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    Global Arms Trade Hits Cold War Levels, Driven by Demand from Asia, Middle East

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    The global arms trade reached levels not seen since the Cold War between 2012 and 2016, a Swedish research institute revealed February 20, driven by new demand in Asia and a huge jump in the Middle East.

    The volume of arms trading grew by 8.4% when compared with the previous five year period, from 2007 to 2011, according to a new study by the Stockholm International Peace Research Institute (SIPRI).

    The United States and Russia remain the world's biggest suppliers of heavy weapons, selling 33% and 23% of the global total, respectively, with nearly half of US weapons exports going to the Middle East and the majority of Russia's to Asia.

    China (6.2%), France (6%) and Germany (5.6%) made up the rest of the top five, which among them accounted for nearly three quarters of total arms exports. China in particular increased its exports by more than 70% over the previous five years; both France and Germany saw their exports decline significantly.

    States in Asia and Oceania accounted for 43% of global arms imports between 2012 and 2016, with India alone buying up 13% of the global total to take the prize of world's largest importer of major arms.

    India increased its imports by 43% in the five year period, buying far more than neighbors China and Pakistan. The country, which has the world's fourth biggest defense budget, is also accelerating efforts to produce weapons at home, though for now it remains dependent on external suppliers, SIPRI noted. 

    "With no regional arms control instruments in place, states in Asia continue to expand their arsenals," said Siemon Wezeman, a senior researcher with the SIPRI Arms and Military Expenditure Program.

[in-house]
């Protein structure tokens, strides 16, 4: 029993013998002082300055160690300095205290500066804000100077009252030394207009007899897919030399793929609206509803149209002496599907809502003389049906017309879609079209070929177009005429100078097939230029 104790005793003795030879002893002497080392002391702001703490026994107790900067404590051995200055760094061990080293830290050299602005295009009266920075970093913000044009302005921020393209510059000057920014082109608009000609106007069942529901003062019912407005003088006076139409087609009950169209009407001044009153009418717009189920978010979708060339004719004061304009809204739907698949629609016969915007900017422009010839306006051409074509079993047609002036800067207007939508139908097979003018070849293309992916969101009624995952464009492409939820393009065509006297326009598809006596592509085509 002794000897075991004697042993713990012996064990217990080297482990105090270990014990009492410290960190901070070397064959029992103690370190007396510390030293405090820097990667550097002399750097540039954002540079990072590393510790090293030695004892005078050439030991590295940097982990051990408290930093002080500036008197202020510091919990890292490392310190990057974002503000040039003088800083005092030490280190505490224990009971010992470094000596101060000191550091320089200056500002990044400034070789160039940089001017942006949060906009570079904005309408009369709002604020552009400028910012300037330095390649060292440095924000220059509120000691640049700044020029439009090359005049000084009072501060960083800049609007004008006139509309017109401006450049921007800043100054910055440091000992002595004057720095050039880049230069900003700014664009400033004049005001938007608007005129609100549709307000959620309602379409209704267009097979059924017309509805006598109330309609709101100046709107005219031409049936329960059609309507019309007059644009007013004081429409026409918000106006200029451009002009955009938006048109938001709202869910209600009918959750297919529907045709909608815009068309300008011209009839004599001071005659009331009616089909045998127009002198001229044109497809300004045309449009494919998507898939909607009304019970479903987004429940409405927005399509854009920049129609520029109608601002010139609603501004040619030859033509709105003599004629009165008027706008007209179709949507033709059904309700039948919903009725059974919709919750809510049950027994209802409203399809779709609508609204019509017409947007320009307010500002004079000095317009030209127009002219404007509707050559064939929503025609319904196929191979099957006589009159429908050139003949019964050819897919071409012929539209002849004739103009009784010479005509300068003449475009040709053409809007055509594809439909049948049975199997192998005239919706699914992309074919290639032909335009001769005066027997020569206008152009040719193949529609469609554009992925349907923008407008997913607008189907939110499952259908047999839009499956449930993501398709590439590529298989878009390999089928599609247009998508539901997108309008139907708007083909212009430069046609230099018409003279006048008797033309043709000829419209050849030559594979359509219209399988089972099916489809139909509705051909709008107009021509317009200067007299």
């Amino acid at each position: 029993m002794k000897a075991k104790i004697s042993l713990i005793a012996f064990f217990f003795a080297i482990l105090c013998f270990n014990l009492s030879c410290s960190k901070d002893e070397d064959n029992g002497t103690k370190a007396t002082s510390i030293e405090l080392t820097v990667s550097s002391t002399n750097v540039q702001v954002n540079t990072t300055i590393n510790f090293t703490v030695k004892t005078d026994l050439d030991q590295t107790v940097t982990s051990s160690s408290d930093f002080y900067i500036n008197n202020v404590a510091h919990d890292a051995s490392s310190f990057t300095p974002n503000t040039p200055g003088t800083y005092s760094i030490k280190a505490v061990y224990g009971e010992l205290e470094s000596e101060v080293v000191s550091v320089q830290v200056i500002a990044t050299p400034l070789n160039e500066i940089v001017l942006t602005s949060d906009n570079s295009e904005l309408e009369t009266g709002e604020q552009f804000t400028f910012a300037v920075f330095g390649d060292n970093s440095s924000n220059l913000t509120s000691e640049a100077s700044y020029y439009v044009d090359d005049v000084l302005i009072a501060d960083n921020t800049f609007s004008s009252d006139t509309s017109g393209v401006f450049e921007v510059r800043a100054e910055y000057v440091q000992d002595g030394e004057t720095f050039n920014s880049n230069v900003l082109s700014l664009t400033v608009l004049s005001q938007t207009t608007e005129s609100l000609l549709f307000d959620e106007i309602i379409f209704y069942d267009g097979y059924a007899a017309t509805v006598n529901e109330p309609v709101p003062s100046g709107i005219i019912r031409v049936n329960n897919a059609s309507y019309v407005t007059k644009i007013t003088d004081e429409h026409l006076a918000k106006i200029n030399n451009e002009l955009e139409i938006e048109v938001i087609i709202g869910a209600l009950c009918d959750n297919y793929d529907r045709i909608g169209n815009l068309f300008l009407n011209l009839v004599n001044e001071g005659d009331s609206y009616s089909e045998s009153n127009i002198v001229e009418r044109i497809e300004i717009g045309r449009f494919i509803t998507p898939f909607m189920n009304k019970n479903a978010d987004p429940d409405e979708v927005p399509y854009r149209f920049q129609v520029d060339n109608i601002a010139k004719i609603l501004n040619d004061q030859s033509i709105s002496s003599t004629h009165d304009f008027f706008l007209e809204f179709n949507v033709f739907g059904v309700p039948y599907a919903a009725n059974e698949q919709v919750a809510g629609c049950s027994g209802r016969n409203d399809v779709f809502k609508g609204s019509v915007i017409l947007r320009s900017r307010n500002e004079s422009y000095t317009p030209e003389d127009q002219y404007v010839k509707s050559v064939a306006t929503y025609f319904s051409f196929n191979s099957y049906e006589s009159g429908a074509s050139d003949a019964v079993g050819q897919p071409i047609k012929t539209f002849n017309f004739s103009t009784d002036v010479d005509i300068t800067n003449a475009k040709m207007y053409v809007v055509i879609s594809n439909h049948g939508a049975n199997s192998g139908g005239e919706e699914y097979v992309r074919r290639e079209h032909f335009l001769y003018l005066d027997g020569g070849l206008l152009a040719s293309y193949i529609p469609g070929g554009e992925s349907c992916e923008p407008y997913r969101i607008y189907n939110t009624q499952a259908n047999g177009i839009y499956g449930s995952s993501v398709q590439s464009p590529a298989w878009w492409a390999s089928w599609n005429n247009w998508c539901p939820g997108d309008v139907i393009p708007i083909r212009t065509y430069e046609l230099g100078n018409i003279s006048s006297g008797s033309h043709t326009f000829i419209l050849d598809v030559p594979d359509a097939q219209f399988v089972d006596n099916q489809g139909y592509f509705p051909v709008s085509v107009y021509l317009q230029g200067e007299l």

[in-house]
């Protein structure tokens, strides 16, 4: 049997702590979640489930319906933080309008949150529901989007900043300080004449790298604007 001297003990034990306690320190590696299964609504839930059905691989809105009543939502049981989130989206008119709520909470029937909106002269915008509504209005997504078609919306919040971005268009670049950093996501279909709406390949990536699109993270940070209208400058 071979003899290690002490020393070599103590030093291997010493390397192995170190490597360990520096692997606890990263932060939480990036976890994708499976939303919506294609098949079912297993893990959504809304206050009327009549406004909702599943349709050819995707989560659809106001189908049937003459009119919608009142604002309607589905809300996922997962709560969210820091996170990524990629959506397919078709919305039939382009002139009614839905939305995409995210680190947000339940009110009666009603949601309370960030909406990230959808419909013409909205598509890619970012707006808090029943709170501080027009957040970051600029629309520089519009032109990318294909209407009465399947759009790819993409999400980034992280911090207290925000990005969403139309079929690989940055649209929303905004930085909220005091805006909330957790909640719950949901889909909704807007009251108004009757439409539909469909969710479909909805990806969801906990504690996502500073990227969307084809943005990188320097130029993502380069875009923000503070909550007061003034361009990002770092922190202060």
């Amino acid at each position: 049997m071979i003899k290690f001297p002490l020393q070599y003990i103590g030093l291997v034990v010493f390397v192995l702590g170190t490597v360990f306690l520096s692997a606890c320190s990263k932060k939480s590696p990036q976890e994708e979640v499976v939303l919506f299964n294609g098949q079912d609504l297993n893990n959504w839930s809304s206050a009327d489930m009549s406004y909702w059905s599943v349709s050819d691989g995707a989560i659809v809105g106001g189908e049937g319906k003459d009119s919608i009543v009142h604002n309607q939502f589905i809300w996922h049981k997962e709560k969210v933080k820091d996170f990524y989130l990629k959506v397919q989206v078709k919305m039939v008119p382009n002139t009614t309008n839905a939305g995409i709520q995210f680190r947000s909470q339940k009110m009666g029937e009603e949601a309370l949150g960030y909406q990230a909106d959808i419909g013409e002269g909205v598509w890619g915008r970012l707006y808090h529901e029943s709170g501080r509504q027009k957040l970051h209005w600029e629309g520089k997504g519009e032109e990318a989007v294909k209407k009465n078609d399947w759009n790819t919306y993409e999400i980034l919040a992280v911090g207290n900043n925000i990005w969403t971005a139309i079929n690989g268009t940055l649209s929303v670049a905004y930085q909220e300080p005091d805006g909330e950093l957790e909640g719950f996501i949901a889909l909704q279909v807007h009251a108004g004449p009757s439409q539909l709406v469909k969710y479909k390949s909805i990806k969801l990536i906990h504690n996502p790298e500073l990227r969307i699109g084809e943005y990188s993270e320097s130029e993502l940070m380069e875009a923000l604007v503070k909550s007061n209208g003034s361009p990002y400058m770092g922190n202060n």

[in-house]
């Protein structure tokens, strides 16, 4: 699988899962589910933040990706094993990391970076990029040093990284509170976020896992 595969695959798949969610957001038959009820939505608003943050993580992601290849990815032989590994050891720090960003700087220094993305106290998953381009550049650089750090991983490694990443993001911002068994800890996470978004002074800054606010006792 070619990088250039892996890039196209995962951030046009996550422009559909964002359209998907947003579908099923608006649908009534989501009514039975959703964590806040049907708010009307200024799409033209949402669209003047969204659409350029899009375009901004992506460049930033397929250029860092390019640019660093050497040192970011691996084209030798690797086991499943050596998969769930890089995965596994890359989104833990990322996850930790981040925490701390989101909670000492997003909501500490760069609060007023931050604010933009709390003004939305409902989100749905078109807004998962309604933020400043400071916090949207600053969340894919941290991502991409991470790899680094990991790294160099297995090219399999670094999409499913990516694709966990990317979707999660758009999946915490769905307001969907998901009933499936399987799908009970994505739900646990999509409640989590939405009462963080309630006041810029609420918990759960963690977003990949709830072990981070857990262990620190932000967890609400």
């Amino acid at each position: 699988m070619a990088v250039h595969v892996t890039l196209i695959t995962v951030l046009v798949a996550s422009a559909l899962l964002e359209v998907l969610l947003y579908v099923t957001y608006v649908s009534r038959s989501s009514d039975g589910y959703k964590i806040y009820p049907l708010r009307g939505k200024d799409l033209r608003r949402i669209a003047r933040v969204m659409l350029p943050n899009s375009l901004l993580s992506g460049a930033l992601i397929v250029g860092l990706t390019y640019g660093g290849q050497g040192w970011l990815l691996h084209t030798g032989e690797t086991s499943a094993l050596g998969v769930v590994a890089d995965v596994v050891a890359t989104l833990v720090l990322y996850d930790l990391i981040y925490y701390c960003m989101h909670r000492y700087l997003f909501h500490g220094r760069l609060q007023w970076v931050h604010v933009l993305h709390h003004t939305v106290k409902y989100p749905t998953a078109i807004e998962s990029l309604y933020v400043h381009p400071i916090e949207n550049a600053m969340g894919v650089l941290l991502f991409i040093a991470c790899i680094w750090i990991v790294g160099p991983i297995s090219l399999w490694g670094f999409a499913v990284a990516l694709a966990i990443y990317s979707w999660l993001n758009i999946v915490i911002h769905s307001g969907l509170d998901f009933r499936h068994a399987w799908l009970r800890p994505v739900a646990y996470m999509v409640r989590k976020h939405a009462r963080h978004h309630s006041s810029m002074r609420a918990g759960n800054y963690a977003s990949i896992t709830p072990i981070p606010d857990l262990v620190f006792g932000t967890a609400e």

Imports by Southeast Asian countries also jumped, with Vietnam vaulting from the 29th largest importer in the previous period to the 10th largest now, taking in 3% of global arms imports.

    China lined up behind Russia to be the second biggest suppliers of weapons to Asia.

    The Middle East, where demand grew by 86% between 2007 to 2011 and 2012 to 2016 to reach 29% of all imports, gets most of its destructive technology from the US and France. Saudi Arabia takes second place among arms importers, and purchased 212% more arms than in the previous period. Little Qatar has also developed an astonishing thirst for arms and increased its weapons imports by a massive 245%. Almost all the states in the region increased their arms buying, the report points out.

    "Despite low oil prices, countries in the region continued to order more weapons in 2016, perceiving them as crucial tools for dealing with conflicts and regional tensions," said Senior Researcher with the SIPRI Arms and Military Expenditure Program Pieter Wezeman. 

    Rounding out the top five importers were the UAE at number three, China — a top exporter and importer — and Algeria. Of the top five, Saudi Arabia and the UAE got most of their weapons from theUS; China, Algeria and India got most of their weapons systems from Russia.

    Arms imports to Europe, Africa and the Americas all fell, though the study authors point out that individual trading volumes varied widely. While imports to the Americas fell overall, Mexico increased its weapons buying by nearly 200%.

    The study does not cover small arms and uses data from a variety of public sources.

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    Tags:
    arms trade, Cold War, weapons, Stockholm International Peace Research Institute (SIPRI), India, Sweden, China, United States, Russia, Saudi Arabia
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